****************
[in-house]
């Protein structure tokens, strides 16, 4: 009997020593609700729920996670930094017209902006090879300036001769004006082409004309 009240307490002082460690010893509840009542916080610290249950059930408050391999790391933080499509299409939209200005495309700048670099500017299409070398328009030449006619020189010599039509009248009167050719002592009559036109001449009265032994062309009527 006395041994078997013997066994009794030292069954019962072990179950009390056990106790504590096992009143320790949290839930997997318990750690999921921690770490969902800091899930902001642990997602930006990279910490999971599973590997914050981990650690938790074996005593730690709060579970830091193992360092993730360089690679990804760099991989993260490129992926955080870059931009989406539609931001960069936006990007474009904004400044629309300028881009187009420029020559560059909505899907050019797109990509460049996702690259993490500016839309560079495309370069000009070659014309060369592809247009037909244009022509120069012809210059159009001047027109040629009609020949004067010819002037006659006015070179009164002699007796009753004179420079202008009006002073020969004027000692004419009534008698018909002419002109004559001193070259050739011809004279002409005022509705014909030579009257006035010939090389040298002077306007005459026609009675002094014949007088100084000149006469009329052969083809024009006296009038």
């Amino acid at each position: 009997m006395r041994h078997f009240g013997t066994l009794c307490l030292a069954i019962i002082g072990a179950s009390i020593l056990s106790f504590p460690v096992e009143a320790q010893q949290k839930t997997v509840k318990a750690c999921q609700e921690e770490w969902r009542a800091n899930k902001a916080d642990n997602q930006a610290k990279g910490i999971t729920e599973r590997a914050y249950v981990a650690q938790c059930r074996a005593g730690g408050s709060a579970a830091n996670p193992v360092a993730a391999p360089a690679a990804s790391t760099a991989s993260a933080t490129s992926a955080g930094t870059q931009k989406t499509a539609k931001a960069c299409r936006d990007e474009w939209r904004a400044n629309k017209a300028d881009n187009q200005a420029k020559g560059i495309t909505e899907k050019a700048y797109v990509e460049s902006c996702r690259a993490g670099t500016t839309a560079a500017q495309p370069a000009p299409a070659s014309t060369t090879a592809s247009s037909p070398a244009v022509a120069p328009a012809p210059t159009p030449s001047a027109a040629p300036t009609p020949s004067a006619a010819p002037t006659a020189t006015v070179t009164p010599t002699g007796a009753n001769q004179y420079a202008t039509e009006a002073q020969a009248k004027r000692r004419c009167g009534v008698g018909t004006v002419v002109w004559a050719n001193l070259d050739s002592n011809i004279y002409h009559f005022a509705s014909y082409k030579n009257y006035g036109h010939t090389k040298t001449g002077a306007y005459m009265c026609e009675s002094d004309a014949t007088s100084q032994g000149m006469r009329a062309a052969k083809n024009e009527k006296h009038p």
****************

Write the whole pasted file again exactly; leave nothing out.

[in-house]
């Protein structure tokens, strides 16, 4: 009997020593609700729920996670930094017209902006090879300036001769004006082409004309 009240307490002082460690010893509840009542916080610290249950059930408050391999790391933080499509299409939209200005495309700048670099500017299409070398328009030449006619020189010599039509009248009167050719002592009559036109001449009265032994062309009527 006395041994078997013997066994009794030292069954019962072990179950009390056990106790504590096992009143320790949290839930997997318990750690999921921690770490969902800091899930902001642990997602930006990279910490999971599973590997914050981990650690938790074996005593730690709060579970830091193992360092993730360089690679990804760099991989993260490129992926955080870059931009989406539609931001960069936006990007474009904004400044629309300028881009187009420029020559560059909505899907050019797109990509460049996702690259993490500016839309560079495309370069000009070659014309060369592809247009037909244009022509120069012809210059159009001047027109040629009609020949004067010819002037006659006015070179009164002699007796009753004179420079202008009006002073020969004027000692004419009534008698018909002419002109004559001193070259050739011809004279002409005022509705014909030579009257006035010939090389040298002077306007005459026609009675002094014949007088100084000149006469009329052969083809024009006296009038």
């Amino acid at each position: 009997m006395r041994h078997f009240g013997t066994l009794c307490l030292a069954i019962i002082g072990a179950s009390i020593l056990s106790f504590p460690v096992e009143a320790q010893q949290k839930t997997v509840k318990a750690c999921q609700e921690e770490w969902r009542a800091n899930k902001a916080d642990n997602q930006a610290k990279g910490i999971t729920e599973r590997a914050y249950v981990a650690q938790c059930r074996a005593g730690g408050s709060a579970a830091n996670p193992v360092a993730a391999p360089a690679a990804s790391t760099a991989s993260a933080t490129s992926a955080g930094t870059q931009k989406t499509a539609k931001a960069c299409r936006d990007e474009w939209r904004a400044n629309k017209a300028d881009n187009q200005a420029k020559g560059i495309t909505e899907k050019a700048y797109v990509e460049s902006c996702r690259a993490g670099t500016t839309a560079a500017q495309p370069a000009p299409a070659s014309t060369t090879a592809s247009s037909p070398a244009v022509a120069p328009a012809p210059t159009p030449s001047a027109a040629p300036t009609p020949s004067a006619a010819p002037t006659a020189t006015v070179t009164p010599t002699g007796a009753n001769q004179y420079a202008t039509e009006a002073q020969a009248k004027r000692r004419c009167g009534v008698g018909t004006v002419v002109w004559a050719n001193l070259d050739s002592n011809i004279y002409h009559f005022a509705s014909y082409k030579n009257y006035g036109h010939t090389k040298t001449g002077a306007y005459m009265c026609e009675s002094d004309a014949t007088s100084q032994g000149m006469r009329a062309a052969k083809n024009e009527k006296h009038p």